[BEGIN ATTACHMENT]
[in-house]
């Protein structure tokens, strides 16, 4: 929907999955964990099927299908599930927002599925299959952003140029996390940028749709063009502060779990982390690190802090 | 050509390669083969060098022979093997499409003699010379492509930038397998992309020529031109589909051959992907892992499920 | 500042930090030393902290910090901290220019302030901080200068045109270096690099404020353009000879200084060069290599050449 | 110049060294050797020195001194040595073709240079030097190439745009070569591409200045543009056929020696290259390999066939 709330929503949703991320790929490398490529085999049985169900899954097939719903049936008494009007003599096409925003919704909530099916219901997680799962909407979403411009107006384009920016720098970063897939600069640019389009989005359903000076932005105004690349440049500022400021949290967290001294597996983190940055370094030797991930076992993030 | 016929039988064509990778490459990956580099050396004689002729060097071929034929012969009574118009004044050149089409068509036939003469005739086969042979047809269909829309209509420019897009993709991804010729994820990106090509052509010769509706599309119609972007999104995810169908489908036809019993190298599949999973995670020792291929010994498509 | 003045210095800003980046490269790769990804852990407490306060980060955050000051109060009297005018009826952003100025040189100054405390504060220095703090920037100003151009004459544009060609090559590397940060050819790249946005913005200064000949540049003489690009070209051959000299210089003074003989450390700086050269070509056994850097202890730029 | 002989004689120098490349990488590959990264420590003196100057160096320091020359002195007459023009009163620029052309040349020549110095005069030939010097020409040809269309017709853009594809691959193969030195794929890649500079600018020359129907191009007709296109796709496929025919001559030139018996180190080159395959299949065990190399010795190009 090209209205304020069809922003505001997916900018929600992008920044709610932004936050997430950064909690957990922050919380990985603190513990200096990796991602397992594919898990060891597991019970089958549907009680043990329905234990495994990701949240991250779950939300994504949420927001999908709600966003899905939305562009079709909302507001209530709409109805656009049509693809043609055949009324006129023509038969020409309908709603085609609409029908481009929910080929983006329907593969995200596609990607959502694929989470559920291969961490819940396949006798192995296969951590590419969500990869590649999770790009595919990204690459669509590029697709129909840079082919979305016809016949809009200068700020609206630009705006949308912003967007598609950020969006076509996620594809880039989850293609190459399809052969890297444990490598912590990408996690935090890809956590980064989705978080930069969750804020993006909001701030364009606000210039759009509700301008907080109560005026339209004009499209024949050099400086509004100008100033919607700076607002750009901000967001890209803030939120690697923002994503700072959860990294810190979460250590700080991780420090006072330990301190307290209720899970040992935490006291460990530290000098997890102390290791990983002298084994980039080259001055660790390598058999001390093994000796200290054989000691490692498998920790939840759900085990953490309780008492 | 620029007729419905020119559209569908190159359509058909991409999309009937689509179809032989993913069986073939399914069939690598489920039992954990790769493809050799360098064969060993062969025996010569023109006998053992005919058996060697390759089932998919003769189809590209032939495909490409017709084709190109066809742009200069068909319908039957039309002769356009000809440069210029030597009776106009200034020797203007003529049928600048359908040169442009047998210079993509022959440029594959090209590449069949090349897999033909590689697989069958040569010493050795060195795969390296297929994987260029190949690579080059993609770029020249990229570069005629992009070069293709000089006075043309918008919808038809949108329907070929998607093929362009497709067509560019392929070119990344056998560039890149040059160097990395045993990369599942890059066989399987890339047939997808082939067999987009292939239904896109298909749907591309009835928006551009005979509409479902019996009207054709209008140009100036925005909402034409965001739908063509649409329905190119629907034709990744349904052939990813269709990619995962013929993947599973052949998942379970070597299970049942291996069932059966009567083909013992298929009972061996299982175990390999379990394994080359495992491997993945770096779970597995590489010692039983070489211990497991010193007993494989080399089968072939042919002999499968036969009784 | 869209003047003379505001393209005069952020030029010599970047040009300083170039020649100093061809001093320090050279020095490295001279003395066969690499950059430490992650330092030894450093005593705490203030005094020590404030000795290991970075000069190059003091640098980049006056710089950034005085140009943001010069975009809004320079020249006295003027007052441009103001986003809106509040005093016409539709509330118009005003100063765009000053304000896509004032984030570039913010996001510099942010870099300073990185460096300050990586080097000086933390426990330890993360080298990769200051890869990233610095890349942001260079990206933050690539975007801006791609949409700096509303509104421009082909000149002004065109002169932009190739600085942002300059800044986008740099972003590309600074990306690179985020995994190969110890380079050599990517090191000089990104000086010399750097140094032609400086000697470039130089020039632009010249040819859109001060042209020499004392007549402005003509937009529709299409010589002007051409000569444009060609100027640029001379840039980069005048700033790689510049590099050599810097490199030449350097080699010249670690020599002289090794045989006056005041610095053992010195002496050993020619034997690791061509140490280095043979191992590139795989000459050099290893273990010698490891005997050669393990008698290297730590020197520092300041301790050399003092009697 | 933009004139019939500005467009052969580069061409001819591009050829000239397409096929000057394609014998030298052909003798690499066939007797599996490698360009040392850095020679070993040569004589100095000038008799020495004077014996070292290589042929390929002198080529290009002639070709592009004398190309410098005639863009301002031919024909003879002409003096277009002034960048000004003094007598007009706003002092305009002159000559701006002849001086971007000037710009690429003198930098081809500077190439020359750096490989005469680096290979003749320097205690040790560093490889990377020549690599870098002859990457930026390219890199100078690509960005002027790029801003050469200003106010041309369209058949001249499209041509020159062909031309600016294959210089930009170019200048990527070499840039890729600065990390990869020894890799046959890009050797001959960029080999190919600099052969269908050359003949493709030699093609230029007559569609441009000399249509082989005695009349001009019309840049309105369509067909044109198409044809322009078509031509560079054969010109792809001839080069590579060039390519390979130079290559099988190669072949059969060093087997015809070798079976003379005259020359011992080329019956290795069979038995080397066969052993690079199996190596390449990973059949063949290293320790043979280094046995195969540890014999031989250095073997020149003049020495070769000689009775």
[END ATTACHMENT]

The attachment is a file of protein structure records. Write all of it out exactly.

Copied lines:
[in-house]
């Protein structure tokens, strides 16, 4: 929907999955964990099927299908599930927002599925299959952003140029996390940028749709063009502060779990982390690190802090 | 050509390669083969060098022979093997499409003699010379492509930038397998992309020529031109589909051959992907892992499920 | 500042930090030393902290910090901290220019302030901080200068045109270096690099404020353009000879200084060069290599050449 | 110049060294050797020195001194040595073709240079030097190439745009070569591409200045543009056929020696290259390999066939 709330929503949703991320790929490398490529085999049985169900899954097939719903049936008494009007003599096409925003919704909530099916219901997680799962909407979403411009107006384009920016720098970063897939600069640019389009989005359903000076932005105004690349440049500022400021949290967290001294597996983190940055370094030797991930076992993030 | 016929039988064509990778490459990956580099050396004689002729060097071929034929012969009574118009004044050149089409068509036939003469005739086969042979047809269909829309209509420019897009993709991804010729994820990106090509052509010769509706599309119609972007999104995810169908489908036809019993190298599949999973995670020792291929010994498509 | 003045210095800003980046490269790769990804852990407490306060980060955050000051109060009297005018009826952003100025040189100054405390504060220095703090920037100003151009004459544009060609090559590397940060050819790249946005913005200064000949540049003489690009070209051959000299210089003074003989450390700086050269070509056994850097202890730029 | 002989004689120098490349990488590959990264420590003196100057160096320091020359002195007459023009009163620029052309040349020549110095005069030939010097020409040809269309017709853009594809691959193969030195794929890649500079600018020359129907191009007709296109796709496929025919001559030139018996180190080159395959299949065990190399010795190009 090209209205304020069809922003505001997916900018929600992008920044709610932004936050997430950064909690957990922050919380990985603190513990200096990796991602397992594919898990060891597991019970089958549907009680043990329905234990495994990701949240991250779950939300994504949420927001999908709600966003899905939305562009079709909302507001209530709409109805656009049509693809043609055949009324006129023509038969020409309908709603085609609409029908481009929910080929983006329907593969995200596609990607959502694929989470559920291969961490819940396949006798192995296969951590590419969500990869590649999770790009595919990204690459669509590029697709129909840079082919979305016809016949809009200068700020609206630009705006949308912003967007598609950020969006076509996620594809880039989850293609190459399809052969890297444990490598912590990408996690935090890809956590980064989705978080930069969750804020993006909001701030364009606000210039759009509700301008907080109560005026339209004009499209024949050099400086509004100008100033919607700076607002750009901000967001890209803030939120690697923002994503700072959860990294810190979460250590700080991780420090006072330990301190307290209720899970040992935490006291460990530290000098997890102390290791990983002298084994980039080259001055660790390598058999001390093994000796200290054989000691490692498998920790939840759900085990953490309780008492 | 620029007729419905020119559209569908190159359509058909991409999309009937689509179809032989993913069986073939399914069939690598489920039992954990790769493809050799360098064969060993062969025996010569023109006998053992005919058996060697390759089932998919003769189809590209032939495909490409017709084709190109066809742009200069068909319908039957039309002769356009000809440069210029030597009776106009200034020797203007003529049928600048359908040169442009047998210079993509022959440029594959090209590449069949090349897999033909590689697989069958040569010493050795060195795969390296297929994987260029190949690579080059993609770029020249990229570069005629992009070069293709000089006075043309918008919808038809949108329907070929998607093929362009497709067509560019392929070119990344056998560039890149040059160097990395045993990369599942890059066989399987890339047939997808082939067999987009292939239904896109298909749907591309009835928006551009005979509409479902019996009207054709209008140009100036925005909402034409965001739908063509649409329905190119629907034709990744349904052939990813269709990619995962013929993947599973052949998942379970070597299970049942291996069932059966009567083909013992298929009972061996299982175990390999379990394994080359495992491997993945770096779970597995590489010692039983070489211990497991010193007993494989080399089968072939042919002999499968036969009784 | 869209003047003379505001393209005069952020030029010599970047040009300083170039020649100093061809001093320090050279020095490295001279003395066969690499950059430490992650330092030894450093005593705490203030005094020590404030000795290991970075000069190059003091640098980049006056710089950034005085140009943001010069975009809004320079020249006295003027007052441009103001986003809106509040005093016409539709509330118009005003100063765009000053304000896509004032984030570039913010996001510099942010870099300073990185460096300050990586080097000086933390426990330890993360080298990769200051890869990233610095890349942001260079990206933050690539975007801006791609949409700096509303509104421009082909000149002004065109002169932009190739600085942002300059800044986008740099972003590309600074990306690179985020995994190969110890380079050599990517090191000089990104000086010399750097140094032609400086000697470039130089020039632009010249040819859109001060042209020499004392007549402005003509937009529709299409010589002007051409000569444009060609100027640029001379840039980069005048700033790689510049590099050599810097490199030449350097080699010249670690020599002289090794045989006056005041610095053992010195002496050993020619034997690791061509140490280095043979191992590139795989000459050099290893273990010698490891005997050669393990008698290297730590020197520092300041301790050399003092009697 | 933009004139019939500005467009052969580069061409001819591009050829000239397409096929000057394609014998030298052909003798690499066939007797599996490698360009040392850095020679070993040569004589100095000038008799020495004077014996070292290589042929390929002198080529290009002639070709592009004398190309410098005639863009301002031919024909003879002409003096277009002034960048000004003094007598007009706003002092305009002159000559701006002849001086971007000037710009690429003198930098081809500077190439020359750096490989005469680096290979003749320097205690040790560093490889990377020549690599870098002859990457930026390219890199100078690509960005002027790029801003050469200003106010041309369209058949001249499209041509020159062909031309600016294959210089930009170019200048990527070499840039890729600065990390990869020894890799046959890009050797001959960029080999190919600099052969269908050359003949493709030699093609230029007559569609441009000399249509082989005695009349001009019309840049309105369509067909044109198409044809322009078509031509560079054969010109792809001839080069590579060039390519390979130079290559099988190669072949059969060093087997015809070798079976003379005259020359011992080329019956290795069979038995080397066969052993690079199996190596390449990973059949063949290293320790043979280094046995195969540890014999031989250095073997020149003049020495070769000689009775």